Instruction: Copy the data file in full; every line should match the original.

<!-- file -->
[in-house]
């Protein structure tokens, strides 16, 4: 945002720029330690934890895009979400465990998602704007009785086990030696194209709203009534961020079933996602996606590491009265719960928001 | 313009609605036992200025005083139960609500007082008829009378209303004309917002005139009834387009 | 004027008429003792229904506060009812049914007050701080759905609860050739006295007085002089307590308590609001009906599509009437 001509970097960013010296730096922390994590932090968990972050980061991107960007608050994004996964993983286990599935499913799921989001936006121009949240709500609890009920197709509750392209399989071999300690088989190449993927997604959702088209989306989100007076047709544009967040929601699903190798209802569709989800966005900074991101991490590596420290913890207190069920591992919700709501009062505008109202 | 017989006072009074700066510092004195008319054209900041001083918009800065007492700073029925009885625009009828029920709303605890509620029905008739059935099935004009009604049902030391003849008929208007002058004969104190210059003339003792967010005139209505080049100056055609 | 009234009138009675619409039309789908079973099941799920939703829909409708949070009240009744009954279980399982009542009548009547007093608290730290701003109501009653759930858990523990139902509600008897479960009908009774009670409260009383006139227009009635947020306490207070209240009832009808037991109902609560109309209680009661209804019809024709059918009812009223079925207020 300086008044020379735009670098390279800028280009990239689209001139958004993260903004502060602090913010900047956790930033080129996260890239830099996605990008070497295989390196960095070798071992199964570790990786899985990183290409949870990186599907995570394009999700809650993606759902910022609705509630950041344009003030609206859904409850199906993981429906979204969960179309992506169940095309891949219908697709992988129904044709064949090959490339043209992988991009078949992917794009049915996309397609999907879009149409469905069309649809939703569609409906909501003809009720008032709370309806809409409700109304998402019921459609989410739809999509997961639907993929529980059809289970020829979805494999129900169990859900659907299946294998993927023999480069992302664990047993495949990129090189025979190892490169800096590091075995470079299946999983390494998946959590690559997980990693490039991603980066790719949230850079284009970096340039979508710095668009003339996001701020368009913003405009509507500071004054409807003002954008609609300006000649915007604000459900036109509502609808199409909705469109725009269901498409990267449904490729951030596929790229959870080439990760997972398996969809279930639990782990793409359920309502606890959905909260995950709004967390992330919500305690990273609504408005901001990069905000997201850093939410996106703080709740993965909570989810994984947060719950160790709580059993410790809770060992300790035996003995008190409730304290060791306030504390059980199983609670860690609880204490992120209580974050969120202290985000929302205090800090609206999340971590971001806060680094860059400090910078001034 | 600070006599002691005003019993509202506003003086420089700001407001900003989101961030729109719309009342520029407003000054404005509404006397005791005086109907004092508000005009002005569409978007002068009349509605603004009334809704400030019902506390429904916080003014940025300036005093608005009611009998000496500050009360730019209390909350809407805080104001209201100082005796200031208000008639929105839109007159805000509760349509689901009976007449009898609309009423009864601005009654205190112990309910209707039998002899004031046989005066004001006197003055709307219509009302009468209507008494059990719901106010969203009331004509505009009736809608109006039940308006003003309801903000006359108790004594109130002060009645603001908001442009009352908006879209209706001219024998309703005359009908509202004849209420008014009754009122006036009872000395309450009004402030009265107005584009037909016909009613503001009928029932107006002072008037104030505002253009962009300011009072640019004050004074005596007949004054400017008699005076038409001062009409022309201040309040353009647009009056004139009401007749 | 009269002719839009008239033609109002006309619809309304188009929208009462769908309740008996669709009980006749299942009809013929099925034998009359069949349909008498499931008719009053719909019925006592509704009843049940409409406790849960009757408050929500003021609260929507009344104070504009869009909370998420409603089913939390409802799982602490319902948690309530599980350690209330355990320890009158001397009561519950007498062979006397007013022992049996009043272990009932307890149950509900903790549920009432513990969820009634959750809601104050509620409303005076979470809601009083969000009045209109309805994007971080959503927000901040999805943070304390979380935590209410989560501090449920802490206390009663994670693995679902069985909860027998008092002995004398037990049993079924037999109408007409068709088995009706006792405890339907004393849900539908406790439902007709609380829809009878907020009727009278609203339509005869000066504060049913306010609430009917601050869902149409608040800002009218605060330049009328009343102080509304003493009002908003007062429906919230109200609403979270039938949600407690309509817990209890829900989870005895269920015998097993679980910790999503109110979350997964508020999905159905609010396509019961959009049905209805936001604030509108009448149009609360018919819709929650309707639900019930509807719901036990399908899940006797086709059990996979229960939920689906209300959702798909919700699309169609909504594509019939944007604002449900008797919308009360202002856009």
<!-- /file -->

[in-house]
């Protein structure tokens, strides 16, 4: 945002720029330690934890895009979400465990998602704007009785086990030696194209709203009534961020079933996602996606590491009265719960928001 | 313009609605036992200025005083139960609500007082008829009378209303004309917002005139009834387009 | 004027008429003792229904506060009812049914007050701080759905609860050739006295007085002089307590308590609001009906599509009437 001509970097960013010296730096922390994590932090968990972050980061991107960007608050994004996964993983286990599935499913799921989001936006121009949240709500609890009920197709509750392209399989071999300690088989190449993927997604959702088209989306989100007076047709544009967040929601699903190798209802569709989800966005900074991101991490590596420290913890207190069920591992919700709501009062505008109202 | 017989006072009074700066510092004195008319054209900041001083918009800065007492700073029925009885625009009828029920709303605890509620029905008739059935099935004009009604049902030391003849008929208007002058004969104190210059003339003792967010005139209505080049100056055609 | 009234009138009675619409039309789908079973099941799920939703829909409708949070009240009744009954279980399982009542009548009547007093608290730290701003109501009653759930858990523990139902509600008897479960009908009774009670409260009383006139227009009635947020306490207070209240009832009808037991109902609560109309209680009661209804019809024709059918009812009223079925207020 300086008044020379735009670098390279800028280009990239689209001139958004993260903004502060602090913010900047956790930033080129996260890239830099996605990008070497295989390196960095070798071992199964570790990786899985990183290409949870990186599907995570394009999700809650993606759902910022609705509630950041344009003030609206859904409850199906993981429906979204969960179309992506169940095309891949219908697709992988129904044709064949090959490339043209992988991009078949992917794009049915996309397609999907879009149409469905069309649809939703569609409906909501003809009720008032709370309806809409409700109304998402019921459609989410739809999509997961639907993929529980059809289970020829979805494999129900169990859900659907299946294998993927023999480069992302664990047993495949990129090189025979190892490169800096590091075995470079299946999983390494998946959590690559997980990693490039991603980066790719949230850079284009970096340039979508710095668009003339996001701020368009913003405009509507500071004054409807003002954008609609300006000649915007604000459900036109509502609808199409909705469109725009269901498409990267449904490729951030596929790229959870080439990760997972398996969809279930639990782990793409359920309502606890959905909260995950709004967390992330919500305690990273609504408005901001990069905000997201850093939410996106703080709740993965909570989810994984947060719950160790709580059993410790809770060992300790035996003995008190409730304290060791306030504390059980199983609670860690609880204490992120209580974050969120202290985000929302205090800090609206999340971590971001806060680094860059400090910078001034 | 600070006599002691005003019993509202506003003086420089700001407001900003989101961030729109719309009342520029407003000054404005509404006397005791005086109907004092508000005009002005569409978007002068009349509605603004009334809704400030019902506390429904916080003014940025300036005093608005009611009998000496500050009360730019209390909350809407805080104001209201100082005796200031208000008639929105839109007159805000509760349509689901009976007449009898609309009423009864601005009654205190112990309910209707039998002899004031046989005066004001006197003055709307219509009302009468209507008494059990719901106010969203009331004509505009009736809608109006039940308006003003309801903000006359108790004594109130002060009645603001908001442009009352908006879209209706001219024998309703005359009908509202004849209420008014009754009122006036009872000395309450009004402030009265107005584009037909016909009613503001009928029932107006002072008037104030505002253009962009300011009072640019004050004074005596007949004054400017008699005076038409001062009409022309201040309040353009647009009056004139009401007749 | 009269002719839009008239033609109002006309619809309304188009929208009462769908309740008996669709009980006749299942009809013929099925034998009359069949349909008498499931008719009053719909019925006592509704009843049940409409406790849960009757408050929500003021609260929507009344104070504009869009909370998420409603089913939390409802799982602490319902948690309530599980350690209330355990320890009158001397009561519950007498062979006397007013022992049996009043272990009932307890149950509900903790549920009432513990969820009634959750809601104050509620409303005076979470809601009083969000009045209109309805994007971080959503927000901040999805943070304390979380935590209410989560501090449920802490206390009663994670693995679902069985909860027998008092002995004398037990049993079924037999109408007409068709088995009706006792405890339907004393849900539908406790439902007709609380829809009878907020009727009278609203339509005869000066504060049913306010609430009917601050869902149409608040800002009218605060330049009328009343102080509304003493009002908003007062429906919230109200609403979270039938949600407690309509817990209890829900989870005895269920015998097993679980910790999503109110979350997964508020999905159905609010396509019961959009049905209805936001604030509108009448149009609360018919819709929650309707639900019930509807719901036990399908899940006797086709059990996979229960939920689906209300959702798909919700699309169609909504594509019939944007604002449900008797919308009360202002856009």